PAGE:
In this episode, we describe the development of rhetoric in the ancient Greek world as an art that could be studied and employed in the law courts and for political purposes, and its importance especially in Classical Athens; the roles and various opinions of the Sophists, who were lecturers that traveled from city to city, teaching not


In this special guest episode, Dr Amy Pistone and I have a lively discussion about ancient Greek drinking culture with a side of sports, aka how college students can relate to the ancient Greeks. Show Notes: http://www.thehistoryofancientgreece.com/2019/01/special-guest-episode-on-drinking-and.html


In this episode, part four of five on a series on Greek philosophy, mathematics, and science in the 5th century BC, we describe the earliest astronomical observations and calculations in ancient Mesopotamia and Egypt and their influence on ancient Greek astronomy; the various planets and star constellations found in Greek literature, as well as the


In this episode, part three of five on a series on Greek philosophy, mathematics, and science in the 5th century BC, we describe the lives, influences, and various theories and discoveries made by Greece’s earliest mathematicians, including Thales, Pythagoras, Hippasus and the early Pythagoreans, Oenopides, Hippocrates, Antiphon, Bryson, Democritus, and Theodoros Show Notes: http://www.thehistoryofancientgreece.com/2018/12/085-mathematics-and-early-pythagoreans.html


In this episode, part two of five on a series on Greek philosophy, mathematics, and science in the 5th century BC, we describe the lives, influences, and various theories put forth by the Pluralist School (Anaxagoras, Empedocles, and Archelaus), as well as by various other Pre-Socratic physiologoi (aka natural philosophers) not associated with a particular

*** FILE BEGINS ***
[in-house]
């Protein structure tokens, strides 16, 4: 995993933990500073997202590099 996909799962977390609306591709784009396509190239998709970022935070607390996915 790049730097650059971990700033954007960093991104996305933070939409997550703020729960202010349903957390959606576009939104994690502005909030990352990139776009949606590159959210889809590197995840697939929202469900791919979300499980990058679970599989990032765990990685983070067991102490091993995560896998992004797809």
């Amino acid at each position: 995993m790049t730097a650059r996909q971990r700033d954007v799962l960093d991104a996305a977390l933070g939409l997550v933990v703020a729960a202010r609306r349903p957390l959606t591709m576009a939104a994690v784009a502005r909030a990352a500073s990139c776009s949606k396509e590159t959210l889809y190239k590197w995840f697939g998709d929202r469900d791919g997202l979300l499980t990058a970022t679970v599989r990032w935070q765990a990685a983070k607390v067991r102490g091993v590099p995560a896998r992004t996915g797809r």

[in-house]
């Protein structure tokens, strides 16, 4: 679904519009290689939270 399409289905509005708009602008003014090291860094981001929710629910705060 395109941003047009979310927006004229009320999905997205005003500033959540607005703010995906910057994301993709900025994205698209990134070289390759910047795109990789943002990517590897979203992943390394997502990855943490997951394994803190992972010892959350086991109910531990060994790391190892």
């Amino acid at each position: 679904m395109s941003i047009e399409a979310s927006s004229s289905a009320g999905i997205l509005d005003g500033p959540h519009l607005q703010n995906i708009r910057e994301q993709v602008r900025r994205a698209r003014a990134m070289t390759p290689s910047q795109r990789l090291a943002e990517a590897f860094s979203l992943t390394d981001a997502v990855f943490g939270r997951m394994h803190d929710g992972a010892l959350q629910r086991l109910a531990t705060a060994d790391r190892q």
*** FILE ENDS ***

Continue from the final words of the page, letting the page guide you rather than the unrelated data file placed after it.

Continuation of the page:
In this episode, part one of four on a series on Greek philosophy, mathematics, and science in the 5th century BC, we describe the lives, influences, and various theories put forth by the Eleatic School (Parmenides, Zeno, and Melissus) and the so-called Atomists (Leucippus and Democritus). Show Notes: http://www.thehistoryofancientgreece.com/2018/11/083-eleatics-and-atomists.html


In this episode, we discuss the myths, iconography, and cultic worship of Apollo, the god of music, poetry, prophecy, truth, healing, medicine, plague, light, and knowledge, who served as a kind of symbol for young Greek boys to emulate Show Notes: http://www.thehistoryofancientgreece.com/2018/10/082-leader-of-muses.html


In this special guest episode, Dr Rebecca Futo Kennedy and I have a lively discussion about race, ethnicity, immigration, and multiculturalism in the ancient Mediterranean in the first hour. Along the way we point out many of the misconceptions that there are on these topics, and in the second hour we discuss how these misconceptions


In this special guest episode, Dr Donna Zuckerberg and I talk about her role as Editor-in-Chief of Eidolon,which is an online journal for scholarly writing about Classics that isn’t formal scholarship. This leads us into a discussion about the importance of public-facing history. More importantly, though, we discuss her new book titled “Not All Dead White Men: Classics and Misogyny


In this special guest episode, Fiona and I discuss slavery in the ancient Roman Republic and Empire and compare/contrast it with ancient Greece (plus lots on gladiators and Spartacus!) Show Notes: http://www.thehistoryofancientgreece.com/2018/09/special-guest-episode-on-roman-slavery.html


In this special guest episode, Peta and I discuss a few aspects in regards to the role of women in the religious sphere of Rome and compare/contrast it with ancient Greece Show Notes: http://www.thehistoryofancientgreece.com/2018/10/special-guest-episode-on-roman-women.html


In this special guest episode, Aven and I discuss love, sex, and prostitution from the Roman perspective and compare/contrast it with ancient Greece Show Notes: http://www.thehistoryofancientgreece.com/2018/03/special-guest-episode-on-roman.html